identity. We are capable of courage, virtue, and altruism, and
we can die for each other. None of these, however, are economically
rational." D.Orr. In, D. Jensen, Editor, Listening to
the Land: Conversations About Nature, Culture, and Eros. San
Francisco, CA., 1995. p.30.
Owl: "the owl which terrifies folk by gazing
at them with its two great eyes or by wailing or shrieking like
a soul in torment may be enlisted against the many powers of evil
with which it is associated. The visible object of fear may be
employed to inspire fear in the invisible powers which are feared.
Thus the evil can be transformed into an ally by enlisting it against
evil." E.A. Armstrong, The Folklore of Birds. New
York, 1970. p.124
over: "Birds fly upwards and defecate downwards.
There is no better way of confusing the world than by turning it--or
us--upside down. Head and heart belong above, where one thinks
and loves, whereas in the lower regions of the body our darker
lusts nestle and steaming waste is discharged." M. Dekkers, The
Way Of All Flesh. New York, 2000. p.1.
eyes: Fibers from the optic nerve go directly to a
small nucleus within the hypothalamus called the suprachiasmatic
nucleus, which regulates and couples circadian rhythms to the light/dark
before: The tree is a Douglas Fir.
could: R. Lawlor, "Dreaming the Beginning: An
Interview with Robert Lawlor." Parabola (Summer 1993)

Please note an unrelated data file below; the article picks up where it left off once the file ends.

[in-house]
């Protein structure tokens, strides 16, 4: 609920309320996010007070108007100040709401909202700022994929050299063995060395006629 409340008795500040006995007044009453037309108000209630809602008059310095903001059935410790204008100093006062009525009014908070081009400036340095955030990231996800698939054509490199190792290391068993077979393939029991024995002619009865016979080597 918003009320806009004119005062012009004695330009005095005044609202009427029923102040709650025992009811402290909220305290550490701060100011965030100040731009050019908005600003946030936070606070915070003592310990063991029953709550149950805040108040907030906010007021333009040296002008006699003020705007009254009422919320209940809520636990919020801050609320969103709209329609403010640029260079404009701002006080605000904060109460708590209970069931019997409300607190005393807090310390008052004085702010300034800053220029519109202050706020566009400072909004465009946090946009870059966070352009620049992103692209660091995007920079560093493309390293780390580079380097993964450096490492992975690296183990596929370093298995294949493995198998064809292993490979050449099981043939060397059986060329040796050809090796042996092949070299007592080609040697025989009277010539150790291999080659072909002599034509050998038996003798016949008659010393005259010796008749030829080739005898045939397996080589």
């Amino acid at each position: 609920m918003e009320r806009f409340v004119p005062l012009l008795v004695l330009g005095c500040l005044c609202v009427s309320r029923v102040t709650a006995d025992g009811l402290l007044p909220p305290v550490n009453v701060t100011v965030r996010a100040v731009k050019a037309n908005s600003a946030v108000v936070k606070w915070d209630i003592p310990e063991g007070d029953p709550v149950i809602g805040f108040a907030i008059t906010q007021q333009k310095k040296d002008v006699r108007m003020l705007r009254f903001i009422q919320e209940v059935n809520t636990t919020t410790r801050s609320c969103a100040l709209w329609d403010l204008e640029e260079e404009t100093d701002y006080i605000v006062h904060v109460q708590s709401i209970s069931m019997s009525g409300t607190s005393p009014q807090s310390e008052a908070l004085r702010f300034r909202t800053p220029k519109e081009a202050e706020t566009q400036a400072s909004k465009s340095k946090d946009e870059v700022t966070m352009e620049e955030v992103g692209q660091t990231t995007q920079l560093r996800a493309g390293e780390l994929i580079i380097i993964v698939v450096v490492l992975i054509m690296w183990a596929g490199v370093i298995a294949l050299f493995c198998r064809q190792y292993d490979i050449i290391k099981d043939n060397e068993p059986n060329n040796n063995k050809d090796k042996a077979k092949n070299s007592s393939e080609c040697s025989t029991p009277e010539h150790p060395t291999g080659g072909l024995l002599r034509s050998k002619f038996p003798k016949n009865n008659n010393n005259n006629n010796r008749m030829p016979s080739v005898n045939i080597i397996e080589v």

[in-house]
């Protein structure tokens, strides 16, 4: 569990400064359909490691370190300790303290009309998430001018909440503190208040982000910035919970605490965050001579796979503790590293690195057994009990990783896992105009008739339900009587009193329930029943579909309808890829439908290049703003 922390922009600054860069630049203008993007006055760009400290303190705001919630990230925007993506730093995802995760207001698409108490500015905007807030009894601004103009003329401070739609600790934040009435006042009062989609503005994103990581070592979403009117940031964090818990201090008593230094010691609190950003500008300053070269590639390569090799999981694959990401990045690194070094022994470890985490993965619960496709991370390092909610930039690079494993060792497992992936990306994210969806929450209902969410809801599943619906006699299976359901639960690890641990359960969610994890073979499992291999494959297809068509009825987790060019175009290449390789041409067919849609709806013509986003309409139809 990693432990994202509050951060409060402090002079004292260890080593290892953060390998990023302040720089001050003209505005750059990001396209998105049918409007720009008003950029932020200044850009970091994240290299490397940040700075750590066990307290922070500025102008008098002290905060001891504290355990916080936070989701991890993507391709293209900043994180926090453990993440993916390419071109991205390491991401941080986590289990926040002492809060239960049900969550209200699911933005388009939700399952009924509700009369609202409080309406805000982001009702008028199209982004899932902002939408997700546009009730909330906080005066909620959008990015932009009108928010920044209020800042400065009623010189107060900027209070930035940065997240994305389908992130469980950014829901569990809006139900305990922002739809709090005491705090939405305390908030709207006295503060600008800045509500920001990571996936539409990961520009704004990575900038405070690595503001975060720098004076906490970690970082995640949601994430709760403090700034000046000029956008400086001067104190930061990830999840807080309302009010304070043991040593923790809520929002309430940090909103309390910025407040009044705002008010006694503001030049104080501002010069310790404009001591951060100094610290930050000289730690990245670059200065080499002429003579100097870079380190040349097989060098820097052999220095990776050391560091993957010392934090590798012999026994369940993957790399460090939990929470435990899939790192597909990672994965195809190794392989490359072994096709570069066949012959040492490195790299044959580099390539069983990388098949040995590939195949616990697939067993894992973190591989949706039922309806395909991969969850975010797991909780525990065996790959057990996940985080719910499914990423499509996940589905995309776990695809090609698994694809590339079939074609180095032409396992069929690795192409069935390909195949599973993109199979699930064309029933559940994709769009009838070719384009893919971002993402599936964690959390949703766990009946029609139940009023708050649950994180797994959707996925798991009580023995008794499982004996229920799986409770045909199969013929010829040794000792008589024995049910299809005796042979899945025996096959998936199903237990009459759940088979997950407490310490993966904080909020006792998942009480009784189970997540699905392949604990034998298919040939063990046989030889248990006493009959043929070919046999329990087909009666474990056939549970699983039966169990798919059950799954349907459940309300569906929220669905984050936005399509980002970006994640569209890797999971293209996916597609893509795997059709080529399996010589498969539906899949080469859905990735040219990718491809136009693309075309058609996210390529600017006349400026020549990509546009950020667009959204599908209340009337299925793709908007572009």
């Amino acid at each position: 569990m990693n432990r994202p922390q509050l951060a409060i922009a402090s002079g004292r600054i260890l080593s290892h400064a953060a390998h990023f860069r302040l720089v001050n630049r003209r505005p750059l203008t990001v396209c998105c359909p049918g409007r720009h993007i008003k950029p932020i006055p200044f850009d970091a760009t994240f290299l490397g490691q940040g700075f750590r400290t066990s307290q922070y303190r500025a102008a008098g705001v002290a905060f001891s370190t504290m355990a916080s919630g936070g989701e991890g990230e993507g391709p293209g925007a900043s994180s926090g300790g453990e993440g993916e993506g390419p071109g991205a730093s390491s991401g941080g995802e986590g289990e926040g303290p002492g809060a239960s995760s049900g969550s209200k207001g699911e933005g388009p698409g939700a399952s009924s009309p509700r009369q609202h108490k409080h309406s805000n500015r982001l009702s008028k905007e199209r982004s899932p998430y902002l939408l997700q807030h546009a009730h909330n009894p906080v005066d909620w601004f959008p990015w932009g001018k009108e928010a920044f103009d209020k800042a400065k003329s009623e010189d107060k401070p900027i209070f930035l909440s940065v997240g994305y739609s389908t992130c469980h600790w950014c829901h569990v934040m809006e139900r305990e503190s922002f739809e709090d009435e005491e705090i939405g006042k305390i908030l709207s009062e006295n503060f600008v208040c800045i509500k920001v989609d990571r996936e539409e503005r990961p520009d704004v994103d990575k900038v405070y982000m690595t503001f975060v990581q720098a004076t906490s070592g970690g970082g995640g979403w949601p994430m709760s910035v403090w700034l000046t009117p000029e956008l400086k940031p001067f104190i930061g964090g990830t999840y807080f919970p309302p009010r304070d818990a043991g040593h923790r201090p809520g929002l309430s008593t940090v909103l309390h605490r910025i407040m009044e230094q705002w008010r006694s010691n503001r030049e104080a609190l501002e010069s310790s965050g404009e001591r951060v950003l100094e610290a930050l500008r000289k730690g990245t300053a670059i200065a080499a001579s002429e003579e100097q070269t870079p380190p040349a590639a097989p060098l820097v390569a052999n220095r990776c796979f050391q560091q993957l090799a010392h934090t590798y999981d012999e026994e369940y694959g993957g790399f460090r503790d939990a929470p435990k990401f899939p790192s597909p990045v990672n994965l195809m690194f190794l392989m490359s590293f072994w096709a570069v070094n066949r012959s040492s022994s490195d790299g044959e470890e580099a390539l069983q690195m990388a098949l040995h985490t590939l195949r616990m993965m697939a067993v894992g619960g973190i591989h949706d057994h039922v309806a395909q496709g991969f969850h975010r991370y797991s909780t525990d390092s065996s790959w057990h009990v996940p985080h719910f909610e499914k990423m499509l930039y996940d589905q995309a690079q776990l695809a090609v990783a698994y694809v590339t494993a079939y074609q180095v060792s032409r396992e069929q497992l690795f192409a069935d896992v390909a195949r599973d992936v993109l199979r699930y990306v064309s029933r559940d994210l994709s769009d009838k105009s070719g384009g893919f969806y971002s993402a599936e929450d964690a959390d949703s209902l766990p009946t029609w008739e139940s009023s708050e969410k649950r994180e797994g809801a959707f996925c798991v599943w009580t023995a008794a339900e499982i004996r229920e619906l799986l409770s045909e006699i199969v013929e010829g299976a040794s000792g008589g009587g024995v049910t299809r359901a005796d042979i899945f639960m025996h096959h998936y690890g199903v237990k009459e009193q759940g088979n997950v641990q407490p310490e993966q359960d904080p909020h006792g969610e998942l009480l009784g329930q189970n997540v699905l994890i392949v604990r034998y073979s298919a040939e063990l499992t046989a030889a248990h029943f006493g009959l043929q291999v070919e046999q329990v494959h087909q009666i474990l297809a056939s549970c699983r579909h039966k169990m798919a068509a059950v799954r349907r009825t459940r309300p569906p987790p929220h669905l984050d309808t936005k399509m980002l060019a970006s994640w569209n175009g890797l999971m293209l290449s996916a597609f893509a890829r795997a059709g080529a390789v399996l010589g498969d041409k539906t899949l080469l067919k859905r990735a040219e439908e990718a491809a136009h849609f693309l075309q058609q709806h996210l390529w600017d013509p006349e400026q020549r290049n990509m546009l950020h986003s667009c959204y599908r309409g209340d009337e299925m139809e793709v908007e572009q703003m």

retrieve: D. Bohm. R. Weber, The Enfolding-Unfolding
Universe: A Conversation with David Bohn. In, K. Wilber, Editor, The
Holographic Paradigm. Boulder, CO., 1982. P.45.
a glass box: "The ultimate beauty of psyche is
that which even Aphrodite (Venus) does not have and which must
come from Persephone, who is queen over the dead souls and whose
name means 'bringer of destruction.' The Box of Beauty which
Psyche must fetch as her last task refers to an underworld beauty
that can never be seen by the senses. It is a beauty of the knowledge
of death and the effects of death upon all other beauty that does
not contain this knowledge. Psyche must 'die' herself in order
to experience the reality of this beauty, a death different from
her suicidal attempts." J. Hillman, The Myth of Analysis:
Three Essays in Archetypal Psychology. New York, 1978.
alchemist's endeavors to unite the opposites culminate in the 'chymical
marriage', the supreme act of union in which the work reaches its consummation.
After the hostility of the four elements has been overcomes, there
still remains the last and most formidable opposition, which the alchemist
expressed aptly as the relationship between male and female. We are
inclined to think of this primarily as the power of love, or passion,
which drives the two opposite poles together, forgetting that such
a vehement attraction is needed only when an equally strong resistance
keeps them apart." C.G. Jung, The Collected Works of C.G.
Jung. Vol. 14, Mysterium Coniuctionis. Princeton, NJ.,
reticular nucleus is "a gauze meshwork of long dendrites draped
all over the outer surface of the thalamus.The network is designed